1911 Encyclopædia Britannica/Oppenheim

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OPPENHEIM, a town of Germany, in the grand duchy of Hesse, picturesquely situated on the slope of vine-clad hills, on the left bank of the Rhine, 20 m. S. of Mainz, on the railway to Worms. Pop. (1905) 3696. The only relic of its former importance is the Evangelical church of St Catherine, one of the most beautiful Gothic edifices of the 13th and 14th centuries in Germany, and recently restored at the public expense. The town has a Roman Cathohc church, several schools and a memorial of the War of 1870–71. Its industries and commerce are principally concerned with the manufacture and export of wine. Above the town are the ruins of the fortress of Landskron, built in the 11th century and destroyed in 1689.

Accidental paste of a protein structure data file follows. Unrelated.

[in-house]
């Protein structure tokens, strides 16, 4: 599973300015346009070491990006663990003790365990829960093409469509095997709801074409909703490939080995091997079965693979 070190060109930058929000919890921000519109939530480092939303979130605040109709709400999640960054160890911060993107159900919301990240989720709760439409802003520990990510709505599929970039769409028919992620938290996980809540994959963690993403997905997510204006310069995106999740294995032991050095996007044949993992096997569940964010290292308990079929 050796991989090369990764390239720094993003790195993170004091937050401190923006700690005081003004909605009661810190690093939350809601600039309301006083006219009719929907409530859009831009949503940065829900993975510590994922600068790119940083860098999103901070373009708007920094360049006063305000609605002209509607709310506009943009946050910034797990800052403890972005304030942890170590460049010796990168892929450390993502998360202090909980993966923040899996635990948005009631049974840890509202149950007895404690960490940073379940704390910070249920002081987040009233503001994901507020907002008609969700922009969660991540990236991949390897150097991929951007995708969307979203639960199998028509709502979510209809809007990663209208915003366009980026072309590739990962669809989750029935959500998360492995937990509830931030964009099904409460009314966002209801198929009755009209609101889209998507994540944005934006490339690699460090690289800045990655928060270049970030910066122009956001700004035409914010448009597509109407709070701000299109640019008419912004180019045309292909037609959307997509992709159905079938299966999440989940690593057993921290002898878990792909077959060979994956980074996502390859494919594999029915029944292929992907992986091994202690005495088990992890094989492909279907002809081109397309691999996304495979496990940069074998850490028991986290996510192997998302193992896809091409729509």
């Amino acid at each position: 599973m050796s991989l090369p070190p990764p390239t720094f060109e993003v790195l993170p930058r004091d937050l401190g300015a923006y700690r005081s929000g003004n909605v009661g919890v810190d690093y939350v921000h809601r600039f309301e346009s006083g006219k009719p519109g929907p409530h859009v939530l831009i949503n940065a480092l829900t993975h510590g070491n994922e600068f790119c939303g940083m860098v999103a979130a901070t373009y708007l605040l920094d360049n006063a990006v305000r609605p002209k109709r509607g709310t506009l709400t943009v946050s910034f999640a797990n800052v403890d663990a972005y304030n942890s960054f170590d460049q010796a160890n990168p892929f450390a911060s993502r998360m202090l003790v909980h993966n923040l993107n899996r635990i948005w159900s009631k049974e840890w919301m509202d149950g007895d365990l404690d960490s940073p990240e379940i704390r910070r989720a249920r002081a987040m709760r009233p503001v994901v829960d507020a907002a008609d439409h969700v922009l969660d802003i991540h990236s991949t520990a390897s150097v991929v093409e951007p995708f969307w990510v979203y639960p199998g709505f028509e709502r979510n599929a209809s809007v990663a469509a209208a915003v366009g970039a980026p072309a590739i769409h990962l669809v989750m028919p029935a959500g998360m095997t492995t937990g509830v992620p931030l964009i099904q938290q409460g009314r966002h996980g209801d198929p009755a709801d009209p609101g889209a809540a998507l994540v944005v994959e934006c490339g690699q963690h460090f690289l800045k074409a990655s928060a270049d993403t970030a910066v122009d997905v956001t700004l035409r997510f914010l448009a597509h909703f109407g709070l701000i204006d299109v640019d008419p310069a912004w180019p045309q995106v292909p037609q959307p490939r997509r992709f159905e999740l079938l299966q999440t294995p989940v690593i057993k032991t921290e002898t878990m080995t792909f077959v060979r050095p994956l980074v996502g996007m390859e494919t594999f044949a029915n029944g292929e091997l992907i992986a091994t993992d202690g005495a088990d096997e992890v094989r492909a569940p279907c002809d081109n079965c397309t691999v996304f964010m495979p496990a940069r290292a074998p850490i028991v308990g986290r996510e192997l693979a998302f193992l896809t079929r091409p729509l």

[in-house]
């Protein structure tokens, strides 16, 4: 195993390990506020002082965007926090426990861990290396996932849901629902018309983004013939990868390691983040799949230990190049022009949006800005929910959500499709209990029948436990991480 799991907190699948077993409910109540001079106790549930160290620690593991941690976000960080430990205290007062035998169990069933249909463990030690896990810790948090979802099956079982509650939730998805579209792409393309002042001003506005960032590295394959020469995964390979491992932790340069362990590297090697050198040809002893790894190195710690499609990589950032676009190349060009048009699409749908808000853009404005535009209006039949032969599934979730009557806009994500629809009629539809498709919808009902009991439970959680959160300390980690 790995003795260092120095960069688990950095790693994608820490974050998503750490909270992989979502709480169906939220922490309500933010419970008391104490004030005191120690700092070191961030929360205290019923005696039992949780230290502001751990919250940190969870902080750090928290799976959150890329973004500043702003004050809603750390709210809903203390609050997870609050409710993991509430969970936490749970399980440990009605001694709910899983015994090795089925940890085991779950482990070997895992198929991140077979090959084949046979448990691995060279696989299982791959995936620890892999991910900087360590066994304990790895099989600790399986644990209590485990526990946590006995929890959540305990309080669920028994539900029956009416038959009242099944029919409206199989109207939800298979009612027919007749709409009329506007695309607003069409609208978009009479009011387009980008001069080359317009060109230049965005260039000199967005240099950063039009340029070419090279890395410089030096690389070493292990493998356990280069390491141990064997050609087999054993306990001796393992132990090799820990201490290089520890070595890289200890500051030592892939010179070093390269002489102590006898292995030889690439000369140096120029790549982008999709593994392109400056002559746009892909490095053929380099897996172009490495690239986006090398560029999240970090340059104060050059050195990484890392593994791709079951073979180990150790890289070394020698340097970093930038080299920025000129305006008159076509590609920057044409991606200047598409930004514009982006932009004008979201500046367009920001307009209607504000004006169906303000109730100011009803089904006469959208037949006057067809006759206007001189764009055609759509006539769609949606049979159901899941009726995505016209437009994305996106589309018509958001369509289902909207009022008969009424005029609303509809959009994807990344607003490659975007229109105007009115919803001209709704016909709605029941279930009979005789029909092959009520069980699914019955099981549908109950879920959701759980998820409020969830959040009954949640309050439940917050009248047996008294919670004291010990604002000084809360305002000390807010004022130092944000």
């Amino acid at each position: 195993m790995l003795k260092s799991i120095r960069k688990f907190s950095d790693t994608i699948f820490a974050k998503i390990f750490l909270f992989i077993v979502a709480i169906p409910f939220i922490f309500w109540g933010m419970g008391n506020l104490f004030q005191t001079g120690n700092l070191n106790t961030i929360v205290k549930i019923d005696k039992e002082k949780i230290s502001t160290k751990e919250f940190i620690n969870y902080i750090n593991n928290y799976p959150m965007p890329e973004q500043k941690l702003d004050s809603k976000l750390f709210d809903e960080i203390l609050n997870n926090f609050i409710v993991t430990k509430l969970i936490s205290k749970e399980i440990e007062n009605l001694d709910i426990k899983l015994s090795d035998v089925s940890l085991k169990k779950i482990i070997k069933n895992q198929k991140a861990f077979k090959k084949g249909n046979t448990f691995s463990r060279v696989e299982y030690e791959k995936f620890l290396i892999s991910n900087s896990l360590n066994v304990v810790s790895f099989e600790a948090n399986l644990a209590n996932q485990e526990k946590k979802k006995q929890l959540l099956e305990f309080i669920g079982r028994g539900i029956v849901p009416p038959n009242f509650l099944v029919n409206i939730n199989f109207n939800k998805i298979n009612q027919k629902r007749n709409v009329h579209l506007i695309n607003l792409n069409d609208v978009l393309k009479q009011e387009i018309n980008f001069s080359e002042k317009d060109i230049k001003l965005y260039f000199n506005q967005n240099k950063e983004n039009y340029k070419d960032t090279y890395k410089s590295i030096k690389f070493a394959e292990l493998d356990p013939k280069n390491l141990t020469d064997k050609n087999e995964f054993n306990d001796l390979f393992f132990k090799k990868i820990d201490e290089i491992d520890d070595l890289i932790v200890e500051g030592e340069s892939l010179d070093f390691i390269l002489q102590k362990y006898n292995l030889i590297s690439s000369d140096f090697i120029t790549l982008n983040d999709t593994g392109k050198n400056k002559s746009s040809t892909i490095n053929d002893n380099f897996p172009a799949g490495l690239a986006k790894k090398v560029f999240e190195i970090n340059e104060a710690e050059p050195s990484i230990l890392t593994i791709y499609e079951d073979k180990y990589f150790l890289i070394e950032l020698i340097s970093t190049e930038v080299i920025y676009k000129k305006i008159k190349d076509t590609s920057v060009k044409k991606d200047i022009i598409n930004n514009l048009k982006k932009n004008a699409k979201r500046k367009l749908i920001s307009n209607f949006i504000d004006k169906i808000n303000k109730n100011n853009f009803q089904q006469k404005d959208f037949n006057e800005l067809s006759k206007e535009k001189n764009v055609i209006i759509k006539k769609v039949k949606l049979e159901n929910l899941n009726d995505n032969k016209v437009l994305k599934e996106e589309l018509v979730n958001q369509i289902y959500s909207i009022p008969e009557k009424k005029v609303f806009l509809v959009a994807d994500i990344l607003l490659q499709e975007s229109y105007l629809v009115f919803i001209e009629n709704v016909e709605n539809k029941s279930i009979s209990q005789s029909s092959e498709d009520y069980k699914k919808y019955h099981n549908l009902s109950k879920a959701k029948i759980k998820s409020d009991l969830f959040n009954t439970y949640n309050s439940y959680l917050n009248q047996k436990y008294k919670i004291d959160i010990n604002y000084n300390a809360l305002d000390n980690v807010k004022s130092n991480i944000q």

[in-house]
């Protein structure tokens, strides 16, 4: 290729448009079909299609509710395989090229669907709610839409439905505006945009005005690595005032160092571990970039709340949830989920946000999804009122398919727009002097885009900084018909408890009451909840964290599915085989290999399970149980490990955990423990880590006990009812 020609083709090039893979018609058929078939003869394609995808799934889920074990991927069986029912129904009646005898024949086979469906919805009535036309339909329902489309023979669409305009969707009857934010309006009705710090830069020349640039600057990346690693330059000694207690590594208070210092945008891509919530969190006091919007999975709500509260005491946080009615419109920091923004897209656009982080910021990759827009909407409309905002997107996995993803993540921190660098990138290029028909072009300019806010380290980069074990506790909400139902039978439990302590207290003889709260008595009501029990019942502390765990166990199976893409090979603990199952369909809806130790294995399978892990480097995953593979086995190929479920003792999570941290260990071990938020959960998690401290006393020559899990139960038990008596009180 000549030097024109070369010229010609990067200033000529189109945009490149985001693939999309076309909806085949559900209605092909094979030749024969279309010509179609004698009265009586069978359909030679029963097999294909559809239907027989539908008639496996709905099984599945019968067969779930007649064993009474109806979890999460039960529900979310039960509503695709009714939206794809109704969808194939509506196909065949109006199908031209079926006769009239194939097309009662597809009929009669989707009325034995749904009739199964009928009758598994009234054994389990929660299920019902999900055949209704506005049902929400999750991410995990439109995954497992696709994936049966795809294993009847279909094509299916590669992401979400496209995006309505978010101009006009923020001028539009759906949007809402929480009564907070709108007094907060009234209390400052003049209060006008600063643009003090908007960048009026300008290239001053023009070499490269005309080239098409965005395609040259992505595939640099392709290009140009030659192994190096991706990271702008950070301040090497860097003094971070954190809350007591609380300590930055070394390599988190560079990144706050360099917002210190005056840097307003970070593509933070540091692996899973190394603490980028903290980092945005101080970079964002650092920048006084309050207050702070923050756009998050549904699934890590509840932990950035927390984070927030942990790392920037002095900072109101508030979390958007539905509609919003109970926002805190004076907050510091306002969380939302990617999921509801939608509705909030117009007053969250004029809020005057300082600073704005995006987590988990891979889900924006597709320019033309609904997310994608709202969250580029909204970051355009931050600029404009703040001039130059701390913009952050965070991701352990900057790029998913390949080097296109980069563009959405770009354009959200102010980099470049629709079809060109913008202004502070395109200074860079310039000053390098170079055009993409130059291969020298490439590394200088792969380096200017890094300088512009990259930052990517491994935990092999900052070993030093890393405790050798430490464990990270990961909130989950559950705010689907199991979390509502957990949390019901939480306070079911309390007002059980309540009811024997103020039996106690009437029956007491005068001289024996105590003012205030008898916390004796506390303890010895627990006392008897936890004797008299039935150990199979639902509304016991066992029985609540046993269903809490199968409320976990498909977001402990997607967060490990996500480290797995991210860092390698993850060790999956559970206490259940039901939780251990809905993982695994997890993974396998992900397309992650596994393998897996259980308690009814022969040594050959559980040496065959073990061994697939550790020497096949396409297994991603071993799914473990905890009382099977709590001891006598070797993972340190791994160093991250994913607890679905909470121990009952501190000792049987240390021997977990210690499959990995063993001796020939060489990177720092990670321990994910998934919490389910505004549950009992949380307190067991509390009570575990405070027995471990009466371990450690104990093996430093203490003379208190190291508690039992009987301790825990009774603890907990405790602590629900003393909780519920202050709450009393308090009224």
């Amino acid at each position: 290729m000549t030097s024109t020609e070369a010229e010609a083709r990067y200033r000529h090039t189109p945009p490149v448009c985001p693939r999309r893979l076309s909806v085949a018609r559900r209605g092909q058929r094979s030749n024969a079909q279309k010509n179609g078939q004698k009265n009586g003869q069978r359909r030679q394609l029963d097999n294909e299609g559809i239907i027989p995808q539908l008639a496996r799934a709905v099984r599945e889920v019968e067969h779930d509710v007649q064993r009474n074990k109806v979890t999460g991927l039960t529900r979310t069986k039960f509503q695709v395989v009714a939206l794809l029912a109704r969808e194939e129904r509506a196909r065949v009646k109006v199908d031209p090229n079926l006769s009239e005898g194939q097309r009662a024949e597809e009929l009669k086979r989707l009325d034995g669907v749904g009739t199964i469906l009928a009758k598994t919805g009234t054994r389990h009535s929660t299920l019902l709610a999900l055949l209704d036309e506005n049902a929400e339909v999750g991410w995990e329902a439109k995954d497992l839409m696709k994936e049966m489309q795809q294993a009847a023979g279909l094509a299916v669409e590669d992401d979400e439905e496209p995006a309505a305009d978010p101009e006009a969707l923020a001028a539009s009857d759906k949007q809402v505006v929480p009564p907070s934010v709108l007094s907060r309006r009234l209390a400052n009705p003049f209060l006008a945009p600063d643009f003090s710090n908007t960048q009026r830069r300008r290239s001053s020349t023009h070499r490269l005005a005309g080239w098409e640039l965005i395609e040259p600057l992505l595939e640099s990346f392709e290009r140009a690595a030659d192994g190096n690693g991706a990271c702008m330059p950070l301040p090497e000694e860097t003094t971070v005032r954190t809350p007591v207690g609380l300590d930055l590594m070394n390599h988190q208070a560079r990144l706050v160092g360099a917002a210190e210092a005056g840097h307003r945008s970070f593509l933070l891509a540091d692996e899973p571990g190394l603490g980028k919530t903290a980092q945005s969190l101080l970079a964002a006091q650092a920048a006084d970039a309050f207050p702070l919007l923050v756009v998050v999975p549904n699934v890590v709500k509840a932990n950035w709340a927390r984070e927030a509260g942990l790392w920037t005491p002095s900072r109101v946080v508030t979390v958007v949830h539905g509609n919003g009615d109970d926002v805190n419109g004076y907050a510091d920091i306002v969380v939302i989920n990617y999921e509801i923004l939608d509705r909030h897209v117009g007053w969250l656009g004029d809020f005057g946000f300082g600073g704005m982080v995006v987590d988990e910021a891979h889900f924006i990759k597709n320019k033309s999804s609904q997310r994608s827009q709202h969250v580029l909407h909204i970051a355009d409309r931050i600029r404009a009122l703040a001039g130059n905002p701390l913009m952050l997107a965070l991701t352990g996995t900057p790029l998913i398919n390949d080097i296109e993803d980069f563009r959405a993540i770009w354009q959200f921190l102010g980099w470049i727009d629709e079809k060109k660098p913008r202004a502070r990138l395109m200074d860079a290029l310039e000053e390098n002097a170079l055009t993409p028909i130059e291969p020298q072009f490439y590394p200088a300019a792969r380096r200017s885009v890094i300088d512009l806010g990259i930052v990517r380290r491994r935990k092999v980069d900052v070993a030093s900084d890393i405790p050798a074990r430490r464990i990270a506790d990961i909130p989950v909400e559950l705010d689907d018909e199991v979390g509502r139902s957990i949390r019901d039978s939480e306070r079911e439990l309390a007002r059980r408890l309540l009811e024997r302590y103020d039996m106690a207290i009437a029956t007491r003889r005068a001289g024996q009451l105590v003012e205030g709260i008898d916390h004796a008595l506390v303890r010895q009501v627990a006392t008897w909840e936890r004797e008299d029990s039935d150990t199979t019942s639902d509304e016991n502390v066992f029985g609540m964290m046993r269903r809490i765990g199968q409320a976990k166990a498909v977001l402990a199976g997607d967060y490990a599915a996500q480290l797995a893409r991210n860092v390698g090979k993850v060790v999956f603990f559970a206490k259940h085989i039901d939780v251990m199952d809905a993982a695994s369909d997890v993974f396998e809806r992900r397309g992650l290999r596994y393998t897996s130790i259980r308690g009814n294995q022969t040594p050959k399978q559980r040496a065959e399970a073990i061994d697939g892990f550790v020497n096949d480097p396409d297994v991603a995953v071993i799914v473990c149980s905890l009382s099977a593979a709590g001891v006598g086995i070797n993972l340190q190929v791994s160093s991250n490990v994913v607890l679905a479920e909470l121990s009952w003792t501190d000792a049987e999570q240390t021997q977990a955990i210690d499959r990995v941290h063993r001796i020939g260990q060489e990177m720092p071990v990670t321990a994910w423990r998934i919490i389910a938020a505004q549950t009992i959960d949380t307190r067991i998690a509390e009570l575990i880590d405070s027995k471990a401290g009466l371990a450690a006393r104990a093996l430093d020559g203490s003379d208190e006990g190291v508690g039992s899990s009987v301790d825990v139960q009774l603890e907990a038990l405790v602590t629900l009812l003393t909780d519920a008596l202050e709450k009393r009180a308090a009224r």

Oppenheim, which occupies the site of the Roman Bauconica, was formerly much larger than at present. In 1226 it appears as a free town of the Empire and later as one of the most important members of the Rhenish League. It lost its independence in 1375, when it was given in pledge to the elector palatine of the Rhine. During the Thirty Years’ War it was alternately occupied by the Swedes and the Imperialists, and in 1689 it was entirely destroyed by the French.

See W. Franck, Geschichte der ehemaligen Reichsstadt Oppenheim (Darmstadt, 1859).